are natural, moral and cultural sanctions for the violation of their
instructions. They use an oral tradition to chronicle important
information, which is stored and shared through a literacy that
treasures memory and the spoken word. Attempt to convey
contextual meaning relevant to the times and the needs of the
listeners ▯allows for a constant recreation of First Nations systems
• Guide ppl in resolution of disputes.
2. Critically analyze the concept of the “fallen woman” as a cultural artifact.
• Fallen Woman – a term based on social construction to describe
women who failed to adhere the standard of Victorian Lady set by
the society. The idea was that a woman should be elegant, poise
and gentle. It is a way to regulate and control society.
• Cultural Artifact helps to paint a picture of “who we are”. It
shapes us as society and individuals. An object remaining from a
particular human institution, period, trend or individual.
• The term fallen woman has changed and evolved over time, as
society strives to a more modern era, it slowly changes the
expectation of women. What constitutes to be undesirable
behaviors nowadays might be considered as “normal”. Normality
itself changes as society evolves. Cultural artifact helps us to tell
how society changes over time, how one term could change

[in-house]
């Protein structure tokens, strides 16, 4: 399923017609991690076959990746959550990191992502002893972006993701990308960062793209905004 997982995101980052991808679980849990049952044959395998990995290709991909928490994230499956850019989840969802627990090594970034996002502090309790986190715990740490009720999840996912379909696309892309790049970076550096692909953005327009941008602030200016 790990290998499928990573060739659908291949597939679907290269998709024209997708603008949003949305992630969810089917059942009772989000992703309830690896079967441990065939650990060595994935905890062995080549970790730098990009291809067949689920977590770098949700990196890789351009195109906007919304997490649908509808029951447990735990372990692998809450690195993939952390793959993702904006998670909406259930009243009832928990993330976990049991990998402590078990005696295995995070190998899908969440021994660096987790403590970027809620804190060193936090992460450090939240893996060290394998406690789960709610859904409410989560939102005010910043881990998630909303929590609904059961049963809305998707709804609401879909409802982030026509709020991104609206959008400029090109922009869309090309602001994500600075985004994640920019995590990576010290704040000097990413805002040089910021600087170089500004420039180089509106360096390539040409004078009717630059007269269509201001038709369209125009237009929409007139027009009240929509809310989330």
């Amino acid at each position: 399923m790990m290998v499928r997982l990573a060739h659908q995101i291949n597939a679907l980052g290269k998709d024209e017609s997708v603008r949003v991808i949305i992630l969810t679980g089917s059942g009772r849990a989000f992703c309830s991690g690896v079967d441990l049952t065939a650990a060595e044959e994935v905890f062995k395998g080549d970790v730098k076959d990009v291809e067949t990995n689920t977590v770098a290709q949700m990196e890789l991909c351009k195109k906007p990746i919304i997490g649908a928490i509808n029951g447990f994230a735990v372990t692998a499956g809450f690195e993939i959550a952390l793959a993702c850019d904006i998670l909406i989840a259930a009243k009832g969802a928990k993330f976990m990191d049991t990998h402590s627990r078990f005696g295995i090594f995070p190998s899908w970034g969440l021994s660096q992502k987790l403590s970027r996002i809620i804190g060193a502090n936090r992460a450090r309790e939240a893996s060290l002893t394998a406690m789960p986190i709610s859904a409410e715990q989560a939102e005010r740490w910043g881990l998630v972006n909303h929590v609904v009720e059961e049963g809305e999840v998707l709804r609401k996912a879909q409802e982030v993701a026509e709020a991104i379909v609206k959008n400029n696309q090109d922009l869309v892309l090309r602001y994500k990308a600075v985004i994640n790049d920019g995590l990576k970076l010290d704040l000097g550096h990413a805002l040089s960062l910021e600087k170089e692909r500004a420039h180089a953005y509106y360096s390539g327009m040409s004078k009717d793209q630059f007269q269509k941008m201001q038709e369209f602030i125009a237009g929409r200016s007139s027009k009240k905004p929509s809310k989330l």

dramatically as the world changes.
3. Explain, using at least two examples, Brooks’ argument that law does indeed
need a narrative analysis.
• Narratology – theory and method of studying the content &
structure of narratives/stories, and ways that these affect our
perception and behaviors. Distinguishes between events in the 11
world & the ways in which they are presented in narratives. Might
be tainted by narrative glue – the stuff we fill in between the facts
to build a narrative & stock narratives – stories we already know –
myths, stereotype and prejudice.
• It pays attention to the parts of narrative and how they combine in a
plot, to how we understand the initiation and completion of an
action, to standard narrative sequences (stock stories), and to the
movement of a narrative through a state of disequilibrium to a final
outcome that reestablish order.
• Narratology also studies perspectives of telling: who sees and who
tells, the explicit/implicit relation of the teller to what is told, the
varying upon temporal modalities between the tld and its telling.
Narrative is inevitable & irreplaceable – not an ornament nor not
translatable into something else. Helps to understand the reach of
narrativity in human consciousness, but also to “denaturalize”
narratives, to show their constructedness, how they are put together
and what can we learn from taking them apart. What matters the
most is how narrates/listeners – judges, juries – hear and construct